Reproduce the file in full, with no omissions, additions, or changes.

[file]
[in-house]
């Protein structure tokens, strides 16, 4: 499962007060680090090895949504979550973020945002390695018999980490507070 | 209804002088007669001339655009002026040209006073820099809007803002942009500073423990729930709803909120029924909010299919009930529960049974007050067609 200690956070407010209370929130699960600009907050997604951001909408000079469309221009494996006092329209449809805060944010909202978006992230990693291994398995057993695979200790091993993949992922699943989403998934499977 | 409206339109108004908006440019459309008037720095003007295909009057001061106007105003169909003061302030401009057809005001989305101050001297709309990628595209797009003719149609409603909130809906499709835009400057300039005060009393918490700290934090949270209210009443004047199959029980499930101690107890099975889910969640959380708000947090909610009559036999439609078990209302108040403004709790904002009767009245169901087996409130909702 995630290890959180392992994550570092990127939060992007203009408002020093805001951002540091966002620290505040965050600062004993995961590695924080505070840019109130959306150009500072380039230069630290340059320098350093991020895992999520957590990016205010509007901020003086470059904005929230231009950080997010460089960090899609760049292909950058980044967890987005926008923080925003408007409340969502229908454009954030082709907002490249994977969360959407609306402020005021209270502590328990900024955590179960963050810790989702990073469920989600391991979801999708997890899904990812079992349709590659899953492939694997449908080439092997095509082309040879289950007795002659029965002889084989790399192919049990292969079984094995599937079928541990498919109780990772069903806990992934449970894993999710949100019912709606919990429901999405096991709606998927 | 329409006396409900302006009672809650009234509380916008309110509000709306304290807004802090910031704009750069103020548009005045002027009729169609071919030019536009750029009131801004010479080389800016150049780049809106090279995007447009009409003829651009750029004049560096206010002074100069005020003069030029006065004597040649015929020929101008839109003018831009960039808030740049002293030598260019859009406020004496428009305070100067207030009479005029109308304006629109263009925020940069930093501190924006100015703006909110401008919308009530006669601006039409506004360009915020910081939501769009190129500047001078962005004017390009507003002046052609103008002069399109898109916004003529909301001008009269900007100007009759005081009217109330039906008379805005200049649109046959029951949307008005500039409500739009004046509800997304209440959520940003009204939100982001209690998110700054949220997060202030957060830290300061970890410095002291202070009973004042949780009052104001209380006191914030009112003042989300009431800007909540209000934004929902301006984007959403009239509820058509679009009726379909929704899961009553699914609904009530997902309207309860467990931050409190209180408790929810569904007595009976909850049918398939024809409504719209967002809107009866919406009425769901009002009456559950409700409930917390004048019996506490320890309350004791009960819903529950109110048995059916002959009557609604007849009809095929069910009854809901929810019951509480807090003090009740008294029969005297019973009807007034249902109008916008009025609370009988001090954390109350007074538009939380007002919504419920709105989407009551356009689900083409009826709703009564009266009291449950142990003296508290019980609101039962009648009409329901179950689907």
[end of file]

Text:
[in-house]
């Protein structure tokens, strides 16, 4: 499962007060680090090895949504979550973020945002390695018999980490507070 | 209804002088007669001339655009002026040209006073820099809007803002942009500073423990729930709803909120029924909010299919009930529960049974007050067609 200690956070407010209370929130699960600009907050997604951001909408000079469309221009494996006092329209449809805060944010909202978006992230990693291994398995057993695979200790091993993949992922699943989403998934499977 | 409206339109108004908006440019459309008037720095003007295909009057001061106007105003169909003061302030401009057809005001989305101050001297709309990628595209797009003719149609409603909130809906499709835009400057300039005060009393918490700290934090949270209210009443004047199959029980499930101690107890099975889910969640959380708000947090909610009559036999439609078990209302108040403004709790904002009767009245169901087996409130909702 995630290890959180392992994550570092990127939060992007203009408002020093805001951002540091966002620290505040965050600062004993995961590695924080505070840019109130959306150009500072380039230069630290340059320098350093991020895992999520957590990016205010509007901020003086470059904005929230231009950080997010460089960090899609760049292909950058980044967890987005926008923080925003408007409340969502229908454009954030082709907002490249994977969360959407609306402020005021209270502590328990900024955590179960963050810790989702990073469920989600391991979801999708997890899904990812079992349709590659899953492939694997449908080439092997095509082309040879289950007795002659029965002889084989790399192919049990292969079984094995599937079928541990498919109780990772069903806990992934449970894993999710949100019912709606919990429901999405096991709606998927 | 329409006396409900302006009672809650009234509380916008309110509000709306304290807004802090910031704009750069103020548009005045002027009729169609071919030019536009750029009131801004010479080389800016150049780049809106090279995007447009009409003829651009750029004049560096206010002074100069005020003069030029006065004597040649015929020929101008839109003018831009960039808030740049002293030598260019859009406020004496428009305070100067207030009479005029109308304006629109263009925020940069930093501190924006100015703006909110401008919308009530006669601006039409506004360009915020910081939501769009190129500047001078962005004017390009507003002046052609103008002069399109898109916004003529909301001008009269900007100007009759005081009217109330039906008379805005200049649109046959029951949307008005500039409500739009004046509800997304209440959520940003009204939100982001209690998110700054949220997060202030957060830290300061970890410095002291202070009973004042949780009052104001209380006191914030009112003042989300009431800007909540209000934004929902301006984007959403009239509820058509679009009726379909929704899961009553699914609904009530997902309207309860467990931050409190209180408790929810569904007595009976909850049918398939024809409504719209967002809107009866919406009425769901009002009456559950409700409930917390004048019996506490320890309350004791009960819903529950109110048995059916002959009557609604007849009809095929069910009854809901929810019951509480807090003090009740008294029969005297019973009807007034249902109008916008009025609370009988001090954390109350007074538009939380007002919504419920709105989407009551356009689900083409009826709703009564009266009291449950142990003296508290019980609101039962009648009409329901179950689907």